(Quick side note: people are more likely to respond to loss than to gain. If you’re having trouble crafting messages that keep the audience’s attention, play off this loss aversion. Tell the audience what they are currently or losing rather than what they might gain.)
Step 3: Build
There will always be people who would likely buy from you at some point in time, but cannot or will not buy now. You want to be able to retain their attention to make purchase at a later date more likely. Even for those that do buy, you want to ensure you utilize your command of their current attention to make it easier to regain their attention later.
As interruption marketing becomes less effective, you need to ensure you have a pool of people who have given you permission to get their attention. This can be done by creating valuable resources for your market which are likely to be repeatedly referenced and revisited. It can be done through community-building efforts. It can be done through regular distribution of high-quality content. Whatever you’re doing, it needs to be something that makes your audience want to come back for more. Ideally, your continuous re-engagement efforts should also be on a channel that you control to ensure that you won’t have any trouble getting promotional messages across when you need to and you can exert control over the channel to ensure it remains of high value for the audience.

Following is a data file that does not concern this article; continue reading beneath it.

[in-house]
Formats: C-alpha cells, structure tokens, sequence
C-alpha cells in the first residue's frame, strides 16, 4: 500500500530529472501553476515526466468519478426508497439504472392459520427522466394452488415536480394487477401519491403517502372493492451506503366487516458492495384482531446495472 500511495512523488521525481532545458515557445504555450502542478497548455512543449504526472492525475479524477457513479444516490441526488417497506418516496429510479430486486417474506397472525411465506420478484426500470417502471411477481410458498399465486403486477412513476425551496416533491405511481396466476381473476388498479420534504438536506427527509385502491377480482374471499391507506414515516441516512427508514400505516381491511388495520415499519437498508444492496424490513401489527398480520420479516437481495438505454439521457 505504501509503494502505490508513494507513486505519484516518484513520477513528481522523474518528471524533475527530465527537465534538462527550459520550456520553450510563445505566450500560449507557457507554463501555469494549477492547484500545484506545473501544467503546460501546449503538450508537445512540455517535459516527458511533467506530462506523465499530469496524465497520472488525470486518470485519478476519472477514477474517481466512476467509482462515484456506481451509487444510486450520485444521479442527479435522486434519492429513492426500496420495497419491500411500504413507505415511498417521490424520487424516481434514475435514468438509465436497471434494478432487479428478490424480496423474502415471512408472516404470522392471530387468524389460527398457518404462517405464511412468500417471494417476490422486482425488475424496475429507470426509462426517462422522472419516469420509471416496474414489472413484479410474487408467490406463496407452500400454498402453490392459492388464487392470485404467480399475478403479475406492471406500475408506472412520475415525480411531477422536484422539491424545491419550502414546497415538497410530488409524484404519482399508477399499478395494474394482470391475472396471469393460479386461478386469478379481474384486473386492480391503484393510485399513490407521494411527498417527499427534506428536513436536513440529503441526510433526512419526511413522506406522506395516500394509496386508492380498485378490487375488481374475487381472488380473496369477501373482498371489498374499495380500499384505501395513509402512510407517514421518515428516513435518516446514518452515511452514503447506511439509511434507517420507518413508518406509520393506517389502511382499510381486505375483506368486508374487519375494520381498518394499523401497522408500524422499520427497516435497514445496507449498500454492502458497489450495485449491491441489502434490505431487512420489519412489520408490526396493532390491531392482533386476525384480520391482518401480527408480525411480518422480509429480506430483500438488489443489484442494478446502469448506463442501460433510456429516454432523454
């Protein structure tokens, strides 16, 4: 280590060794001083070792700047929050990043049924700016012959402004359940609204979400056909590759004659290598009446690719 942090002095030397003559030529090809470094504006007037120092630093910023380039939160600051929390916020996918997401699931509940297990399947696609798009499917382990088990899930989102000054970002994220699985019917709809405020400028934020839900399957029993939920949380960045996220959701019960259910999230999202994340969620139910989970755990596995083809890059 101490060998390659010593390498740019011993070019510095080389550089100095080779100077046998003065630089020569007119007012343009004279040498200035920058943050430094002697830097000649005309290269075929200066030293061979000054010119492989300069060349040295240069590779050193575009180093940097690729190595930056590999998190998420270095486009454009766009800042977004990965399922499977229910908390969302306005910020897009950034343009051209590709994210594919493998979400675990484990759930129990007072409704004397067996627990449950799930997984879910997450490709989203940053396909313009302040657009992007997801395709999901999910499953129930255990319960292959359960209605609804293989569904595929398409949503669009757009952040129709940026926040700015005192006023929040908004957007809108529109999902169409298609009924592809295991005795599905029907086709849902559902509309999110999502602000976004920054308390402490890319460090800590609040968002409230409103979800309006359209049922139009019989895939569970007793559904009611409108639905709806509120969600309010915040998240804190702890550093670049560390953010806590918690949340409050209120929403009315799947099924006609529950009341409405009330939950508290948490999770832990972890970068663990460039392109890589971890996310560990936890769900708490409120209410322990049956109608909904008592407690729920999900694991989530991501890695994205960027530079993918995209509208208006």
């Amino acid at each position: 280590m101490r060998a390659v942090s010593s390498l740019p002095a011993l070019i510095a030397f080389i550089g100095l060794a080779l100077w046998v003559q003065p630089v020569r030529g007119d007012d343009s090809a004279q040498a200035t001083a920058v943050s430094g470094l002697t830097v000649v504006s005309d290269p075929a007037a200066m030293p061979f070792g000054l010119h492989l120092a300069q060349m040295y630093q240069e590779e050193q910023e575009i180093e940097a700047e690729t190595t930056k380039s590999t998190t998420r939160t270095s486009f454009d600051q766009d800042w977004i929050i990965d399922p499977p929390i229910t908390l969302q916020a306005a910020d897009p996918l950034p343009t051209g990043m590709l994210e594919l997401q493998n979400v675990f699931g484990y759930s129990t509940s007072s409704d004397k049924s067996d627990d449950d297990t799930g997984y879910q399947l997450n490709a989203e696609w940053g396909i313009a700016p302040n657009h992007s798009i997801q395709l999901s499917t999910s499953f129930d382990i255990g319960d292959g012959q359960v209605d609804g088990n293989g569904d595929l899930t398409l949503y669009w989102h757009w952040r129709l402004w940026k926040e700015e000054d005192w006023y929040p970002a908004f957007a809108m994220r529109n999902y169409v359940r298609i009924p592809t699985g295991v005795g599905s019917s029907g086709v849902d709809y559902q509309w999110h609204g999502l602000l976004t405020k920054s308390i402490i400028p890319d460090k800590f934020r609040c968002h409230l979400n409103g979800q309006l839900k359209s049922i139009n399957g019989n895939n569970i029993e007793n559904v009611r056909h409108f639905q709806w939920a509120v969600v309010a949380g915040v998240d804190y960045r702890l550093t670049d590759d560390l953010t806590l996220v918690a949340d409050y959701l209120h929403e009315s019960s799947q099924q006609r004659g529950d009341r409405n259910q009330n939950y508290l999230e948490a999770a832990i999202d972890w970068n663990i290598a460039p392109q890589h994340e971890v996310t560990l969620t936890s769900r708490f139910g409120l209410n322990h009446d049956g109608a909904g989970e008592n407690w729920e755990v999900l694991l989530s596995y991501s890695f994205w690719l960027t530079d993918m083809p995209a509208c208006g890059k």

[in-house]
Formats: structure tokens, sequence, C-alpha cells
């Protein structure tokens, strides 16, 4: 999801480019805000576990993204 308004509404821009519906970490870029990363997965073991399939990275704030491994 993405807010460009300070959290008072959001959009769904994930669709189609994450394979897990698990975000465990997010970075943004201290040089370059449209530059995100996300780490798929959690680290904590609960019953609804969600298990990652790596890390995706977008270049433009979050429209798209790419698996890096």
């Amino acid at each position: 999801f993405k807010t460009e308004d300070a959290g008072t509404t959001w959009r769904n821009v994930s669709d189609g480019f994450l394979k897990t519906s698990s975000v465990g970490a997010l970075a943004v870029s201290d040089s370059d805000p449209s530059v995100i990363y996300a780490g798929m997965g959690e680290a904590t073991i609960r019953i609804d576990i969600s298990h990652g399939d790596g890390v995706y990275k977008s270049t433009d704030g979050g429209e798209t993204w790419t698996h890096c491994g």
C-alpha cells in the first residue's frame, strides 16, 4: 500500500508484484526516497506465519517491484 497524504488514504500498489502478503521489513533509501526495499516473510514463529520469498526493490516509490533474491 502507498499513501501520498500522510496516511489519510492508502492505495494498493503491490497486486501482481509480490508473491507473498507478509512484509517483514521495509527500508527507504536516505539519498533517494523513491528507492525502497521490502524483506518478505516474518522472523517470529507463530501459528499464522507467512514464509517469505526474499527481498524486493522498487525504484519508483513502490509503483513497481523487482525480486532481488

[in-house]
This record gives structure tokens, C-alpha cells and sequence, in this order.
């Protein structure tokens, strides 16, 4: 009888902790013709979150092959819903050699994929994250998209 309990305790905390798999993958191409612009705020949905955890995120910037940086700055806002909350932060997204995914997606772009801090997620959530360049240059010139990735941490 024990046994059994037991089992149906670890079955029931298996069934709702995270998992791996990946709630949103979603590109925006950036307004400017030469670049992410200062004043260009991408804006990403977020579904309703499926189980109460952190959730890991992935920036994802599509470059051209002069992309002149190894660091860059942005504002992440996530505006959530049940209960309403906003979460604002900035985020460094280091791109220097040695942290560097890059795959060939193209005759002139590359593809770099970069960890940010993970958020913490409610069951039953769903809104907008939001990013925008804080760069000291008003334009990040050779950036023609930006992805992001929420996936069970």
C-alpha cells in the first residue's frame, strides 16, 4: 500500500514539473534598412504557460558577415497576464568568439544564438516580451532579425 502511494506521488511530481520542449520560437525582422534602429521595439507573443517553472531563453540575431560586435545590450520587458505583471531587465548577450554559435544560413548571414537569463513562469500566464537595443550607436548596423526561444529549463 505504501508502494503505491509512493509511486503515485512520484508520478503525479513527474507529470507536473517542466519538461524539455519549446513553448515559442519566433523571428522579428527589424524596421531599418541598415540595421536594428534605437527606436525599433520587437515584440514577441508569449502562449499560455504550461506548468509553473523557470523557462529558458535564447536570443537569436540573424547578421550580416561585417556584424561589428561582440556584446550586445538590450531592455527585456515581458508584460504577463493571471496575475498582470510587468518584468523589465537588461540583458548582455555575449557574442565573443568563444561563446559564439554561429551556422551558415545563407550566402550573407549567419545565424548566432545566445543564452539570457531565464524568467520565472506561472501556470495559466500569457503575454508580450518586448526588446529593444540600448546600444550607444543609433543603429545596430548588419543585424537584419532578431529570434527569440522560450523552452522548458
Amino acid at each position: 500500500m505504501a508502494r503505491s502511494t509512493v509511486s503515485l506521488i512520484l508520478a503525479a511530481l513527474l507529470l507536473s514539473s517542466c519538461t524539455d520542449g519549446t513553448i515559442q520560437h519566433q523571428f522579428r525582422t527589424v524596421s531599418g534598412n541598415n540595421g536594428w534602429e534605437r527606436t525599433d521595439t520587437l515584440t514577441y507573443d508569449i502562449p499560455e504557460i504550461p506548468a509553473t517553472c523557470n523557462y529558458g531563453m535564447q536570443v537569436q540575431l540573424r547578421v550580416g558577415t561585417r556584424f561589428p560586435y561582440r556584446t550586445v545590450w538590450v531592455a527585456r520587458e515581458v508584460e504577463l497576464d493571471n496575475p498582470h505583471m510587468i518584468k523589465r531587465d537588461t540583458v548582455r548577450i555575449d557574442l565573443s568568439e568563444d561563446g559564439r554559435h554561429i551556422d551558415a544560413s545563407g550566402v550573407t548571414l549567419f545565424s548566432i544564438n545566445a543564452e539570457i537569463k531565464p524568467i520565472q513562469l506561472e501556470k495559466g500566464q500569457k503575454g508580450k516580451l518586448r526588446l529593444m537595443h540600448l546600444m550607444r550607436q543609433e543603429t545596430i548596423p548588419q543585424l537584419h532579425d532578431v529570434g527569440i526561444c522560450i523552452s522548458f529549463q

You can’t convey a message unless you have your audience’s attention. The next time you’re creating a campaign, be sure that you build in a capacity to captivate the audience and retain their attention.
The image below is of a Target which is near me. It shows what you would see if you just walked in the exterior doors of the Target. Can you think of any problem with this?
You could walk in that Target looking for a sweater, I could be looking for toothpaste, and someone else could be looking for an end table. Regardless of our very different reasons for being there, however, we’re presented with the same initial experience. That’s not helpful.